The Lonely Goatherd Blog And before him shall be gathered all nations: and he shall separate them one from another, as a shepherd divideth his sheep from the goats - Matthew 25:32
Up to the minute notes on the current state of free thinking and free living: Kentucky moonshine - original analysis and reporting from MoreThings, and all round pop culture museum of sight and sound - photo galleries, mp3 and video downloads.
Al Barger and MoreThings - getting people's goats since 1998.
Live free or die!
I wouldn't want to ask people to just give me money cause they like my website, but do please take a quick look at Barger's Boutique. You might find yourself a little something-something for 2 or 3 bucks that you just can't resist! Any of the round images you find around MoreThings will get you to an Amazon page to buy my stuff and help ol' Al keep the lights on.
To explicitly state the obvious, these external links go to interesting and provocative websites, but they speak for themselves. I don't necessarily agree with anything they say - especially that no-goodnik Richard Marcus.
All original content on MoreThings.com copyright 2008 Albert Barger or the respective authors
January 16, 2008
DVD Review: The States - a History Channel documentary series I've been boning up on a History Channel three DVD set on The States originally broadcast as 10 hour long programs. This is not the History Channel's best product. It has a lot of interesting little facts. Most interesting little thing I learned is that San Francisco became a gay place because the WWII era US military had a processing center there where they dumped out soldiers being thrown out of the military for being gay. It'd be kinda neat to run into this series randomly for a few minutes here and there while channel surfing, and pick up a few interesting tidbits to chew on.
But as DVD programming that you'd go out of your way to seriously watch, or count on as educational material for the younguns this series leaves a lot to be desired. Among things left to be merely desired would be organization or helpfully consistent structure. Maybe you'd start each state with the history of early settlers leading up to admission to the union. Then you go to major industries, ethnic makeup, then cultural contributions in food or music, maybe. Something organized and prioritized.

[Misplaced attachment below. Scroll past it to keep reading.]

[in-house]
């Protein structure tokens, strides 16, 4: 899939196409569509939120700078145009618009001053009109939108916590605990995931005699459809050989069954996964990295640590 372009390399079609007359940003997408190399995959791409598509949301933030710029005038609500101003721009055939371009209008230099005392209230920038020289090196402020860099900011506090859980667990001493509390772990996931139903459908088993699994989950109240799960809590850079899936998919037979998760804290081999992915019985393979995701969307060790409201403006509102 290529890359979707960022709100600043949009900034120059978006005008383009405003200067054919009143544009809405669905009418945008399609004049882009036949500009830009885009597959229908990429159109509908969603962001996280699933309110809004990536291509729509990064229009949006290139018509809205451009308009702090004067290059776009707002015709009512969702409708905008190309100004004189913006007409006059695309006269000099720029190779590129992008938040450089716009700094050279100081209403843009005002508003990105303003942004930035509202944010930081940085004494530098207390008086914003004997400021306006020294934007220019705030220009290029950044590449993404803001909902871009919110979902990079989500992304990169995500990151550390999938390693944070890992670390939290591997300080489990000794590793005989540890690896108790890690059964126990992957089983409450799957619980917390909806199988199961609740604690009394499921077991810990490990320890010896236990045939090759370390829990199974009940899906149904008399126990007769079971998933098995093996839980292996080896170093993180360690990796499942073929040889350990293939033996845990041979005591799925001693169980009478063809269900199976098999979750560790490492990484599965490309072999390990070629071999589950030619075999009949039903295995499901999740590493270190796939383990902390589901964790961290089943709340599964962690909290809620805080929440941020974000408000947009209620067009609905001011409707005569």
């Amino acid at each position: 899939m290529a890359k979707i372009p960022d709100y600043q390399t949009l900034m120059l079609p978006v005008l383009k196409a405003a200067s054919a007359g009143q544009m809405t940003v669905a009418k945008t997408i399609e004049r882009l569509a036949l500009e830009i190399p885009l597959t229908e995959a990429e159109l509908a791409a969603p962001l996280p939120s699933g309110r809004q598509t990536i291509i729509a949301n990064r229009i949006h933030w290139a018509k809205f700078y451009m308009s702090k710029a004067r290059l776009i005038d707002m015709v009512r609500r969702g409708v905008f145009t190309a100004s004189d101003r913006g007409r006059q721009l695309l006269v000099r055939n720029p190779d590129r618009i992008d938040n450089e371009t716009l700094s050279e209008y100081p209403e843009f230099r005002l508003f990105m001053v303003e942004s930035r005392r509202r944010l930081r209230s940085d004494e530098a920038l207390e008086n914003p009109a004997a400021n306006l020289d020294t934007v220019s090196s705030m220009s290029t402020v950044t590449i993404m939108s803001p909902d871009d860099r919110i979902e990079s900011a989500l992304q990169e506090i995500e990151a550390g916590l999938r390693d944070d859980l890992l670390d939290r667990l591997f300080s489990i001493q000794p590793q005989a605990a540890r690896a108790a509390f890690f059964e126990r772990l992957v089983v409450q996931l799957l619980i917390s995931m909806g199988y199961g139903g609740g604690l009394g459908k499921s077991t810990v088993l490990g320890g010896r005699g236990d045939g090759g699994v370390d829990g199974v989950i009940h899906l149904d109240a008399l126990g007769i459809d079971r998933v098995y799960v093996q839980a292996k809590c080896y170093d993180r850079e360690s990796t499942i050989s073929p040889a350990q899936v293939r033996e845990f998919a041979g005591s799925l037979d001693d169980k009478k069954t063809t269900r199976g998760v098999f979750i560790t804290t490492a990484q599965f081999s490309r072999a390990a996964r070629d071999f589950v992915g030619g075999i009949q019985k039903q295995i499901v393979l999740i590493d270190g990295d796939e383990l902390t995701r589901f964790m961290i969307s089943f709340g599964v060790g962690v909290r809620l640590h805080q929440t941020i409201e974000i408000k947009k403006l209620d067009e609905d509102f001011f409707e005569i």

Instead, this series starts in different places, rambles back and forth in no particular order. It also spends a lot of time on trivialities. If you've got less than 10 minutes to spend on the history of an entire state, do we really serve a purpose devoting two of those minutes to the one surviving horse from Custer's Last Stand and how it was eventually stuffed for a museum?
For an example of the organizational jumble and random nature of this series, consider the entry for Pennsylvania. They start with a minute about the American Revolution and Independence Hall. Then they take a minute to talk about Heinz ketchup, then about Hershey chocolate. Then they go back to the Pennsylvania Dutch and the Mennonites who founded Pennsylvania. Then they go to Punxsutawney Phil, then the coal industry and the Centralia mine fires. Only somewhere after that do they get around to them having a steel industry, and they finish up with mushroom farms.
What the hell's with this mess? It's not historically chronological. Half the stuff is random or trivial. With maybe less than 10 minutes for the state of Pennsylvania, do we really need to spend one on ketchup - much less two on Punxsutawney Phil? Couldn't they have used a minute for some illustrious citizen like Bill Cosby, or a couple of minutes about Philly soul music - Gamble and Huff, O'Jays and Spinners and such, rather than the Groundhog Day shtick?
I must also stop to blow them a little raspberry for their Louisiana entry. I'm all in favor of Louisiana, but these guys just couldn't help themselves to refrain from some cheesy editorializing about how the mean old federal government just has hardly lifted a finger to help poor NOLA after Katrina. Shut up already, damn.
If you run into this series on the History Channel, or find it conveniently at the local library, this is kinda halfway palatable entertainment. It's certainly more educational, spiritually uplifting and interesting than watching Dr Phil, Cops or some damned game show. I just don't know that I'd recommend that you spend 30 bucks on buying it to keep. History Channel/A&E documentariesThe Presidents